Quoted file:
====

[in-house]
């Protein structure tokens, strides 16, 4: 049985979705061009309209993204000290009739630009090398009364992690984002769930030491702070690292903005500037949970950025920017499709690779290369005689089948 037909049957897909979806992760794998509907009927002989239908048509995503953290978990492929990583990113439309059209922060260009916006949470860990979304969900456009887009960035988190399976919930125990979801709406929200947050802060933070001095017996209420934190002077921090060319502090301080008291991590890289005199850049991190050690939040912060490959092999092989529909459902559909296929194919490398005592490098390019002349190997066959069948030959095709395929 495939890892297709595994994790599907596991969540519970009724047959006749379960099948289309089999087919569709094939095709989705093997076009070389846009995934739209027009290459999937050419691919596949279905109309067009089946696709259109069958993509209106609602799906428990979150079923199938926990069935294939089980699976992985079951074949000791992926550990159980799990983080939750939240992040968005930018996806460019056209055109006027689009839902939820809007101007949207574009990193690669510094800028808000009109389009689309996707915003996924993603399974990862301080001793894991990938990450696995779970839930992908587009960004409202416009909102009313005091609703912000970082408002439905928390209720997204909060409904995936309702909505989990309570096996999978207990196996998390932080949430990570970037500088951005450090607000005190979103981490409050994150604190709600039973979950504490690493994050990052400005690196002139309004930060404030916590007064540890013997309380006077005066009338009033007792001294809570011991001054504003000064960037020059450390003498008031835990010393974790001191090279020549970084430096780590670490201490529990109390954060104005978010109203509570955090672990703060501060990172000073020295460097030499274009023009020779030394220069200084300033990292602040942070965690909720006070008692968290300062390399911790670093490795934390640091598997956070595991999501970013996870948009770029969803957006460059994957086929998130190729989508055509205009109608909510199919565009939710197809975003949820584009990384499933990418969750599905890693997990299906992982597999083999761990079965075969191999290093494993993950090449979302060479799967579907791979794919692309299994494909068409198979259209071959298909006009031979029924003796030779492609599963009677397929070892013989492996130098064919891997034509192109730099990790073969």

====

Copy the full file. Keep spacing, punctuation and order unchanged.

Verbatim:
[in-house]
């Protein structure tokens, strides 16, 4: 049985979705061009309209993204000290009739630009090398009364992690984002769930030491702070690292903005500037949970950025920017499709690779290369005689089948 037909049957897909979806992760794998509907009927002989239908048509995503953290978990492929990583990113439309059209922060260009916006949470860990979304969900456009887009960035988190399976919930125990979801709406929200947050802060933070001095017996209420934190002077921090060319502090301080008291991590890289005199850049991190050690939040912060490959092999092989529909459902559909296929194919490398005592490098390019002349190997066959069948030959095709395929 495939890892297709595994994790599907596991969540519970009724047959006749379960099948289309089999087919569709094939095709989705093997076009070389846009995934739209027009290459999937050419691919596949279905109309067009089946696709259109069958993509209106609602799906428990979150079923199938926990069935294939089980699976992985079951074949000791992926550990159980799990983080939750939240992040968005930018996806460019056209055109006027689009839902939820809007101007949207574009990193690669510094800028808000009109389009689309996707915003996924993603399974990862301080001793894991990938990450696995779970839930992908587009960004409202416009909102009313005091609703912000970082408002439905928390209720997204909060409904995936309702909505989990309570096996999978207990196996998390932080949430990570970037500088951005450090607000005190979103981490409050994150604190709600039973979950504490690493994050990052400005690196002139309004930060404030916590007064540890013997309380006077005066009338009033007792001294809570011991001054504003000064960037020059450390003498008031835990010393974790001191090279020549970084430096780590670490201490529990109390954060104005978010109203509570955090672990703060501060990172000073020295460097030499274009023009020779030394220069200084300033990292602040942070965690909720006070008692968290300062390399911790670093490795934390640091598997956070595991999501970013996870948009770029969803957006460059994957086929998130190729989508055509205009109608909510199919565009939710197809975003949820584009990384499933990418969750599905890693997990299906992982597999083999761990079965075969191999290093494993993950090449979302060479799967579907791979794919692309299994494909068409198979259209071959298909006009031979029924003796030779492609599963009677397929070892013989492996130098064919891997034509192109730099990790073969």